In the weeks before the concert, I fired off emails to Kate about how I heard “Gypsy Road” on the radio driving home and woo hoo! “That’s Cinderella, honey, not Motley Crue,” was her response. A few days later I texted, “I wanna rock ‘n roll night..” She sent a text to me: “Are you sure you know who Motley Crue is? Because Kiss sang that, not Motley Crue.” It’s possible I wasn’t the fan I thought I had been back in the day.
At the concert we were not the oldest people there. We may have been among the more conservatively dressed, although I’d felt rather daring in white hip huggers and a black and white halter type shirt thing. There were tattoos and mullets and more vintage Motley Cruet shirts than you can shake a stick at. And lots of flesh. Lots.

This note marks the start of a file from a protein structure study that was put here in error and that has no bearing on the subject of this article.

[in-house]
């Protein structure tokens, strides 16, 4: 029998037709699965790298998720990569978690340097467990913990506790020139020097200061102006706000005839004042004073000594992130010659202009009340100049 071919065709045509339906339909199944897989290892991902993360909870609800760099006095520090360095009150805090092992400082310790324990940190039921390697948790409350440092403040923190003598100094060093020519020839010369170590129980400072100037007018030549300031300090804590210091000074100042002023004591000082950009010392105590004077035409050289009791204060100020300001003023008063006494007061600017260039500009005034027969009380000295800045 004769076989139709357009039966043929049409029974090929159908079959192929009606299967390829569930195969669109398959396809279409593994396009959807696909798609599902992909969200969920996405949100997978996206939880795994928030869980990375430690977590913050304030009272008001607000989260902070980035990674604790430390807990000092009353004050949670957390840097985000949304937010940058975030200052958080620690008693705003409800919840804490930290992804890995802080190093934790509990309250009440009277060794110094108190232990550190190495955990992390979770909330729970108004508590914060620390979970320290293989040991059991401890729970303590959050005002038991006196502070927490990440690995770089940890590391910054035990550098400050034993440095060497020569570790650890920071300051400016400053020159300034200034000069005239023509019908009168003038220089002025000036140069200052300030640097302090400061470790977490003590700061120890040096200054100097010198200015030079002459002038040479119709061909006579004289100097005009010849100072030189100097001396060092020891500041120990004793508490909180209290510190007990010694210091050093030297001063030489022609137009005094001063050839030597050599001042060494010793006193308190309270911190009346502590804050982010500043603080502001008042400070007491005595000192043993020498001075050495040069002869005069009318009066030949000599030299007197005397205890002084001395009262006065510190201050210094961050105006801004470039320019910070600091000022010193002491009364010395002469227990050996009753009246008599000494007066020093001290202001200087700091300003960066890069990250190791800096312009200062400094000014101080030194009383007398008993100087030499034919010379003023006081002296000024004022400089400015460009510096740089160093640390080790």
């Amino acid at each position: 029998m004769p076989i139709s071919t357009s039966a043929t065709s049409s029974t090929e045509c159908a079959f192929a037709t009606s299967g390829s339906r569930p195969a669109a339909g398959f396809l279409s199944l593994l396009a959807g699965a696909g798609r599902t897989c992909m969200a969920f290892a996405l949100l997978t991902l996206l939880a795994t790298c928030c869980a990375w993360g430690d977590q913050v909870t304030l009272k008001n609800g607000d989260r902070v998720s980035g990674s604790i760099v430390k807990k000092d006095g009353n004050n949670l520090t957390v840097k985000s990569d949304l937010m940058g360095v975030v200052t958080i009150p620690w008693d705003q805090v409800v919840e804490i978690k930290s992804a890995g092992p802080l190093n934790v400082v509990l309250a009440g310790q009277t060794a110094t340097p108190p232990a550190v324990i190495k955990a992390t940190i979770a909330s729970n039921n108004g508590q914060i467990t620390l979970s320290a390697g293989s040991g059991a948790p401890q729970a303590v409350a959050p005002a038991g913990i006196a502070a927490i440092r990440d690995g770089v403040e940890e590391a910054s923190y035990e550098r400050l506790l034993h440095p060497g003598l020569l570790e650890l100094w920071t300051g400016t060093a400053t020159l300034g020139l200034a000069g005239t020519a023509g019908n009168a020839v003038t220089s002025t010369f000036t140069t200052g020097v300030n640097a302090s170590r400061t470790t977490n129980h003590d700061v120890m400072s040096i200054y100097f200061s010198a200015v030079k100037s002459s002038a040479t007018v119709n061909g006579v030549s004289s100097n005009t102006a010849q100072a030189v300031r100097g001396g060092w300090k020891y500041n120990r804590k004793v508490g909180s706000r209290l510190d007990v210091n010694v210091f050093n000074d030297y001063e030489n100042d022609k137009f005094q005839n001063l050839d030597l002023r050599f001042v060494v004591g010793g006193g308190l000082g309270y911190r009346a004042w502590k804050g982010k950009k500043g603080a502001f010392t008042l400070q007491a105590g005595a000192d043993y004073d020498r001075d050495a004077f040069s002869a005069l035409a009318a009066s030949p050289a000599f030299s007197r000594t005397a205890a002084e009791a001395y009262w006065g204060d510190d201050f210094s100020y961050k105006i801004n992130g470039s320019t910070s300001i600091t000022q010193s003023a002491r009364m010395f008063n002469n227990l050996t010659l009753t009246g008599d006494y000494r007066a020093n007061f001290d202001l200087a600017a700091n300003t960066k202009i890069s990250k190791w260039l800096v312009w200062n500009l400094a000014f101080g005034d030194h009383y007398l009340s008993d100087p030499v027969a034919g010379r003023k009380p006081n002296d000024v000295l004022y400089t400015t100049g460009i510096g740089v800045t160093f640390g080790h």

Besides the fact that my friends and I kept raising eyebrow at the, um, colorful getups and various displays, then there was this to make us feel antiquated and out of place: at concerts when the lights dim and the band plays its ballad, there were no lighters raised in the air. Instead, it was cell phones. CELL PHONES. It just ain’t right.
We left the concert early, having drunk half a beer and then bottled water, because we had to, um, go to work the next day and we didn’t want to be all tired. So much for rock ‘n rolling all night.
It’d be fitting to end this with the most recent concert I attended was Barney or some such with my son. That’d make a neat little full circle thing.
The fact is, the last concert I went to was when The Boyfriend and I saw Cross Canadian Ragweed in Starkville and the one before that was John Anderson, also with The Boyfriend, and they were both awesome!
Maybe I can still throw that fist of rock up in the air with the best of them.
What about you?
* I would not for any amount of money under the sun go back and be in the 7th grade again. No way, no how.